Instead of determination entire area of simultaneous improvement we propose to determine a ray starting from the initial point, and crossing the area. Points belonging to the ray improve the initial point, and we need to select one of them on the second step.

The proposed method is based on processing of gradients evaluated at the initial point. This approach does not require solving or even evaluation of the system of inequalities (7), which makes the algorithm several orders of magnitude faster.

Let us consider a graphical interpretation of the method for the simplest multi-objective optimization task with two independent variables and two objective functions that need to be minimized. Our goal is to:

    • determine the area of simultaneous improvement (decreasing) for both objective functions;
    • determine the direction of next step in the optimization process;
    • determine the length of the step.

In this way we will find next point X′={x*1, . . . ,x*n}, which satisfies the system of inequalities (7).

FIG. 4 illustrates how the Concurrent Gradient Analysis works for a sample task with two independent variables and two minimized objective functions. The variables on FIG. 4 have the following meaning:

    • {x1 0,x2 0} is a point X0, which needs to be improved CGA;
    • G1 and G2 are gradients of objective functions F1 and F2 that indicate the direction of maximization for each objective function;
    • −G1 and −G2 are opposite vectors which are used to determine the direction of minimization for each objective function F1 and F2;
    • Xg1 Xg2-intersection points of gradients G1 and G2 with unit sphere (unit circle for our 2-dimensional sample) with the center at the point X0;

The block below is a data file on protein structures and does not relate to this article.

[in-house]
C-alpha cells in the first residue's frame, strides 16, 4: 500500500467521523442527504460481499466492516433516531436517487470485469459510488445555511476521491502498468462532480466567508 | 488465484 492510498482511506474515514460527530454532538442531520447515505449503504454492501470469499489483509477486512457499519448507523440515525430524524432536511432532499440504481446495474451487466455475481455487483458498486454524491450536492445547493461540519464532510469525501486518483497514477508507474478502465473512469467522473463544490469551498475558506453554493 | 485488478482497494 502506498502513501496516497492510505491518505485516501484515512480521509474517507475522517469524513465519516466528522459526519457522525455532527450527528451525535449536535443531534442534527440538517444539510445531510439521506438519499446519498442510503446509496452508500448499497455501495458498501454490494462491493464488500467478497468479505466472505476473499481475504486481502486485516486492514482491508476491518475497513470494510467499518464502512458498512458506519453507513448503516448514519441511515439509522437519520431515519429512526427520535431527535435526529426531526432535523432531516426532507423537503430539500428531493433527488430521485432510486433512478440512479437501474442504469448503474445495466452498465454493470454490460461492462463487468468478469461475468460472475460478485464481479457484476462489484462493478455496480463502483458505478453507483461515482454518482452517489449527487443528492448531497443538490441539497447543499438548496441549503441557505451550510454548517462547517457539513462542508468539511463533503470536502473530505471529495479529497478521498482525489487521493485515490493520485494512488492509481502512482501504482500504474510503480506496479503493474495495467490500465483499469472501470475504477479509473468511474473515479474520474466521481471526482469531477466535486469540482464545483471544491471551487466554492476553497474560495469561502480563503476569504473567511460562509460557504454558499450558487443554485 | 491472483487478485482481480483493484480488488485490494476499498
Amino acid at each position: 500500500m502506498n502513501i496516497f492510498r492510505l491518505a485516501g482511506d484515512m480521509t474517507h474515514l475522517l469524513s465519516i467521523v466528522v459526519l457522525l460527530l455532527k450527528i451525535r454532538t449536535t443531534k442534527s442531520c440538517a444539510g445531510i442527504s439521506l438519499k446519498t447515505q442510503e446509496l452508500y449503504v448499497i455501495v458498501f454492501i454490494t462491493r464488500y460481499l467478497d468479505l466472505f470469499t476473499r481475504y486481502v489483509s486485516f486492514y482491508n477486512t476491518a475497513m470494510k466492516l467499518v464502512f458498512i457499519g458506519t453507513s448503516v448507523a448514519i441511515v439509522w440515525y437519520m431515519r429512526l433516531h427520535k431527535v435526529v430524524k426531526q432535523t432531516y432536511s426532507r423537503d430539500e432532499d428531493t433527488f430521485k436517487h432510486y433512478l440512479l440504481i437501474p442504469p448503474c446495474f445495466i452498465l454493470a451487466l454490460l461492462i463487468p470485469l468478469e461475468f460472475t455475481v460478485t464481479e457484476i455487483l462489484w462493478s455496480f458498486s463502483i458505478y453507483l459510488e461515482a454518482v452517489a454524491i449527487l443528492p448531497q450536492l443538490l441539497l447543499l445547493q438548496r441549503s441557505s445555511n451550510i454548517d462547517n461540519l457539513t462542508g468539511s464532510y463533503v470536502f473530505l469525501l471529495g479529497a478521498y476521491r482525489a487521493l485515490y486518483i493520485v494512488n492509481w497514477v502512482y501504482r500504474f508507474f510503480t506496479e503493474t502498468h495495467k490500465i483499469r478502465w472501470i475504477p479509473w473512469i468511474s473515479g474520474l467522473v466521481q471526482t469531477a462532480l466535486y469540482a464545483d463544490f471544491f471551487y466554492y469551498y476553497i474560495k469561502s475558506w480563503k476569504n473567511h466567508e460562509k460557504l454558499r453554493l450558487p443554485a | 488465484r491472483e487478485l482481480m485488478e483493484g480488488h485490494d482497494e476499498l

• G*inc is the vector, which indicates the direction of simultaneous increasing of all objective functions;
    • G* is the vector, which indicates the direction of simultaneous decreasing of all objective functions;
    • A1 is the area of points increasing the objective function F1;
    • A2 is the area of points increasing the objective function F2;
    • AS1 is the area of points increasing both objective functions F1 and F2 simultaneously; AS1=A1∩A2;
    • B1 is the area of points decreasing the objective function F; ;
    • B2 is the area of points decreasing the objective function F2;
    • BS1 is the area of points decreasing both objective functions F1 and F2 simultaneously; BS1=B1∩B2;
    • X′={x*1,X*2}ε BS1 is new point candidate, which is decreasing all the objective functions simultaneously.

FIGS. 4A-4C illustrate how to find the area of simultaneous improvement for both objective functions F1 and F2:

FIG. 4A illustrates the following: calculate the gradient G1 at the point X0 for the objective function F1; create a plane L1 that is perpendicular to the gradient G1; plane L1 is the boundary between area A1 of the points increasing the objective function F1, and area B1 of the points where the objective function F1 is decreased;

FIG. 4B illustrates similar determination of area A2 and B2 for the function F2;

FIG. 4C illustrates that the area of simultaneous increasing for both objective functions F1 and F2 is equal to intersection of areas A1 and A2: AS1=•A2, the area of simultaneous decreasing (improving)—is equal to intersection of areas B1 and B2: BS1=B1∩B2.